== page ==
How Civilization Started 

The world has indeed got richer, but any such shift in morals and values is hard to detect. Money and the value system around its acquisition are fully intact. Greed is still good.

The study of hunter-gatherers, who live for the day and do not accumulate surpluses, shows that humanity can live more or less as Keynes suggests. It’s just that we’re choosing not to. A key to that lost or forsworn ability, Suzman suggests, lies in the ferocious egalitarianism of hunter-gatherers. For example, the most valuable thing a hunter can do is come back with meat. Unlike gathered plants, whose proceeds are “not subject to any strict conventions on sharing,” hunted meat is very carefully distributed according to protocol, and the people who eat the meat that is given to them go to great trouble to be rude about it. This ritual is called “insulting the meat,” and it is designed to make sure the hunter doesn’t get above himself and start thinking that he’s better than anyone else. “When a young man kills much meat,” a Bushman told the anthropologist Richard B. Lee, “he comes to think of himself as a chief or a big man, and he thinks of the rest of us as his servants or inferiors. . . . We can’t accept this.” The insults are designed to “cool his heart and make him gentle.” For these hunter-gatherers, Suzman writes, “the sum of individual self-interest and the jealousy that policed it was a fiercely egalitarian society where profitable exchange, hierarchy, and significant material inequality were not tolerated.

”This egalitarian impulse, Suzman suggests, is central to the hunter-gatherer’s ability to live a life that is, on its own terms, affluent, but without abundance, without excess, and without competitive acquisition. The secret ingredient seems to be the positive harnessing of the general human impulse to envy. As he says, “If this kind of egalitarianism is a precondition for us to embrace a post-labor world, then I suspect it may prove a very hard nut to crack.” There’s a lot that we could learn from the oldest extant branch of humanity, but that doesn’t mean we’re going to put the knowledge into effect. A socially positive use of envy—now, that would be a technology almost as useful as fire.

Source: How Civilization Started | The New Yorker

Black Sun: The singularity at the heart of the Anthropocene 

Source: Black Sun: The singularity at the heart of the Anthropocene – Institute for Interdisciplinary Research into the Anthropocene

We have the power to code a new operating system for humanity 

“… it’s been a 400-year run of genocide and slavery that built the foundation for industrialization. Industrialization moving through all the natural resources, coal, uranium, oil … and moving us into a multinational corporate exploit, and we just got the bill, which is climate change.” – Heather Rae, Indigenous Rights Activist and Filmmaker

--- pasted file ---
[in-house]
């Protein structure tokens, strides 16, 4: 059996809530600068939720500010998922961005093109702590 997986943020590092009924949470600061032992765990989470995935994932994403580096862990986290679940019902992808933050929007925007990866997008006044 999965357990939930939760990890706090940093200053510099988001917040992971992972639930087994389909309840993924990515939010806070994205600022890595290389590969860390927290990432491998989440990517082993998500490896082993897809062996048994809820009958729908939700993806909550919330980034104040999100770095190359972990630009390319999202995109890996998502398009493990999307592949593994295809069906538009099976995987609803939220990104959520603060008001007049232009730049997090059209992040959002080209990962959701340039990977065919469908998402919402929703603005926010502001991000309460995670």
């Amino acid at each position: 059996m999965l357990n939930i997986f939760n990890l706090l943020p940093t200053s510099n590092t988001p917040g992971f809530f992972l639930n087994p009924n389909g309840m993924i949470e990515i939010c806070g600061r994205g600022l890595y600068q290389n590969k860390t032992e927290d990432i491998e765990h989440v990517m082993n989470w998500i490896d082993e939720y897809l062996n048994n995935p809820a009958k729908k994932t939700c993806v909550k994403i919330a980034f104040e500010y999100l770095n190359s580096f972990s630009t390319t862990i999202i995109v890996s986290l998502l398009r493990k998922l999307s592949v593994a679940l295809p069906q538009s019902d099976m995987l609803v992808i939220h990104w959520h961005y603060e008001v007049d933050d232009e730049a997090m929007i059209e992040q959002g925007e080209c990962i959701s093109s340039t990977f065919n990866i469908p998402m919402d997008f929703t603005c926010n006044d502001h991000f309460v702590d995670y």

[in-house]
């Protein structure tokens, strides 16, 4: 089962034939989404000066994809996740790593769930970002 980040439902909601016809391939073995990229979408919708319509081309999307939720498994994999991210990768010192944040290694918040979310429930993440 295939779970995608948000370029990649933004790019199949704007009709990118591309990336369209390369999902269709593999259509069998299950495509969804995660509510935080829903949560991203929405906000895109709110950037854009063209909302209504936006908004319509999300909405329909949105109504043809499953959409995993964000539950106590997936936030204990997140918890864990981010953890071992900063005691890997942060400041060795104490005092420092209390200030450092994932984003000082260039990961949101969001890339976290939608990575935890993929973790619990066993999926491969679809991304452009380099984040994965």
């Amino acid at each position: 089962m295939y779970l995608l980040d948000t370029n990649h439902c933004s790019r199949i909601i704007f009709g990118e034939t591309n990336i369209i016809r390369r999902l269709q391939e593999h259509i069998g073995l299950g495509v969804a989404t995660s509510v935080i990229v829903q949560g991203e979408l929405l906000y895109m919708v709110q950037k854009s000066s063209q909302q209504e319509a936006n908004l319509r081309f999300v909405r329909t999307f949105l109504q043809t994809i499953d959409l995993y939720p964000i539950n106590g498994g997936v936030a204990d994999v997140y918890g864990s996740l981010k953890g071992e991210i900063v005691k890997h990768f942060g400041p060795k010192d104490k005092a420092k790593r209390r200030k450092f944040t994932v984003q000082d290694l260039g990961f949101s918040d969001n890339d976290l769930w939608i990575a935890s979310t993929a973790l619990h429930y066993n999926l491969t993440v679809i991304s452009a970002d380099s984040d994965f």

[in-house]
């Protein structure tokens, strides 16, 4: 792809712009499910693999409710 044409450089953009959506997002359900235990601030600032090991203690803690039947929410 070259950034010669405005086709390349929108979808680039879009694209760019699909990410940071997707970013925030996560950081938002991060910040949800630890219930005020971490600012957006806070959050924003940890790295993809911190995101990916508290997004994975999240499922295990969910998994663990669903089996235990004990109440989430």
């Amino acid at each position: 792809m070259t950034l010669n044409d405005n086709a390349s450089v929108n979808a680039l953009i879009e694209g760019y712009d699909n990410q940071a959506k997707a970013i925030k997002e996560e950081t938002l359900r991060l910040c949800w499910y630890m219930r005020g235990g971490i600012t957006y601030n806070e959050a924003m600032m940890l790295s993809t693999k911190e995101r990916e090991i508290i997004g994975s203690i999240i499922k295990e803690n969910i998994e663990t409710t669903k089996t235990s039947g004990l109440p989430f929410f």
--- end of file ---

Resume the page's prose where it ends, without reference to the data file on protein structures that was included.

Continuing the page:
Source: We have the power to code a new operating system for humanity | World Economic Forum

Scant oversight, corporate secrecy preceded U.S. weed killer crisis

As the U.S. growing season entered its peak this summer, farmers began posting startling pictures on social media: fields of beans, peach orchards and vegetable gardens withering away.

The photographs served as early warnings of a crisis that has damaged millions of acres of farmland. New versions of the herbicide dicamba developed by Monsanto and BASF, according to farmers, have drifted across fields to crops unable to withstand it, a charge authorities are investigating.

As the crisis intensifies, new details provided to Reuters by independent researchers and regulators, and previously unreported testimony by a company employee, demonstrate the unusual way Monsanto introduced its product. The approach, in which Monsanto prevented key independent testing of its product, went unchallenged by the Environmental Protection Agency and nearly every state regulator.

Source: Scant oversight, corporate secrecy preceded U.S. weed killer crisis

The virus in space 

Not only in sheer velocity, matter is beginning to mimic information in how it travels across the planet. The advent of the standardised shipping container (“the can”) redefines quantum packets of shipment like bytes. The continuous re-routing of traffic for ride-sharers by Uber mimics packet-switching data networks. The renting of homes by people on AirBnB has something akin to peer-to-peer botnets that have outgrown any chain of hotels. In some sense, information shows matter how to move and, in return, matter tells information where to go.

Not only do algorithmic traders want to be located near trading servers to shave off light-seconds, it has been suggested that “privatised particle accelerators would generate and encode neutrinos in order to bore a sub-molecular pathway through the earth — saving up to 44 milliseconds.” Elon Musk’s proposed three-dimensional, multilayered rhizome of tunnels under Los Angeles is a part of the same philosophy in which, as Nick Srnicek and Alex Williams put it, “The earth itself becomes an impediment, something to be hollowed out in order to facilitate the circulation of capital.”

Source: The virus in space | Business Line